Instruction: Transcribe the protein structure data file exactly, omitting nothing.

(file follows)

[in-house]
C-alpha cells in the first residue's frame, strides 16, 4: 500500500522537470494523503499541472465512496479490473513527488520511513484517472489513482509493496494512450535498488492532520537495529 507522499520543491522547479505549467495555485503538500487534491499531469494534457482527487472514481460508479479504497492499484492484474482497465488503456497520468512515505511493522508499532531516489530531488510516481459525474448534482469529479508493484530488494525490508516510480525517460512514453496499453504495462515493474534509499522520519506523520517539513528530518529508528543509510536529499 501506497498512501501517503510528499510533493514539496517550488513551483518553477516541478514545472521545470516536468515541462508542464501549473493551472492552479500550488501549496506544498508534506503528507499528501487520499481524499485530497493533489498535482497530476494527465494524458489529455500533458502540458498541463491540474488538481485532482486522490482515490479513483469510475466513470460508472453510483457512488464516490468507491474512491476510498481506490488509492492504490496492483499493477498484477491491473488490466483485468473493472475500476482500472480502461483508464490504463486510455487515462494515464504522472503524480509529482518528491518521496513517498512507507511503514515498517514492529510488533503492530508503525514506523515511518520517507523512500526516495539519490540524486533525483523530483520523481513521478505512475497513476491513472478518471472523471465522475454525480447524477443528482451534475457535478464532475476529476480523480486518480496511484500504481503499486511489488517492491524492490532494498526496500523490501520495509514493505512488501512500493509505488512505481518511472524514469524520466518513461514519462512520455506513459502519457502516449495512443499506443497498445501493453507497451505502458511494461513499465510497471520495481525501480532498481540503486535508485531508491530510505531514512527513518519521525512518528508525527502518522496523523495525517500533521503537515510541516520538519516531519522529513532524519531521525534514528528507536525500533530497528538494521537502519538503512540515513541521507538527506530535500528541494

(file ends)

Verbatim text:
[in-house]
C-alpha cells in the first residue's frame, strides 16, 4: 500500500522537470494523503499541472465512496479490473513527488520511513484517472489513482509493496494512450535498488492532520537495529 507522499520543491522547479505549467495555485503538500487534491499531469494534457482527487472514481460508479479504497492499484492484474482497465488503456497520468512515505511493522508499532531516489530531488510516481459525474448534482469529479508493484530488494525490508516510480525517460512514453496499453504495462515493474534509499522520519506523520517539513528530518529508528543509510536529499 501506497498512501501517503510528499510533493514539496517550488513551483518553477516541478514545472521545470516536468515541462508542464501549473493551472492552479500550488501549496506544498508534506503528507499528501487520499481524499485530497493533489498535482497530476494527465494524458489529455500533458502540458498541463491540474488538481485532482486522490482515490479513483469510475466513470460508472453510483457512488464516490468507491474512491476510498481506490488509492492504490496492483499493477498484477491491473488490466483485468473493472475500476482500472480502461483508464490504463486510455487515462494515464504522472503524480509529482518528491518521496513517498512507507511503514515498517514492529510488533503492530508503525514506523515511518520517507523512500526516495539519490540524486533525483523530483520523481513521478505512475497513476491513472478518471472523471465522475454525480447524477443528482451534475457535478464532475476529476480523480486518480496511484500504481503499486511489488517492491524492490532494498526496500523490501520495509514493505512488501512500493509505488512505481518511472524514469524520466518513461514519462512520455506513459502519457502516449495512443499506443497498445501493453507497451505502458511494461513499465510497471520495481525501480532498481540503486535508485531508491530510505531514512527513518519521525512518528508525527502518522496523523495525517500533521503537515510541516520538519516531519522529513532524519531521525534514528528507536525500533530497528538494521537502519538503512540515513541521507538527506530535500528541494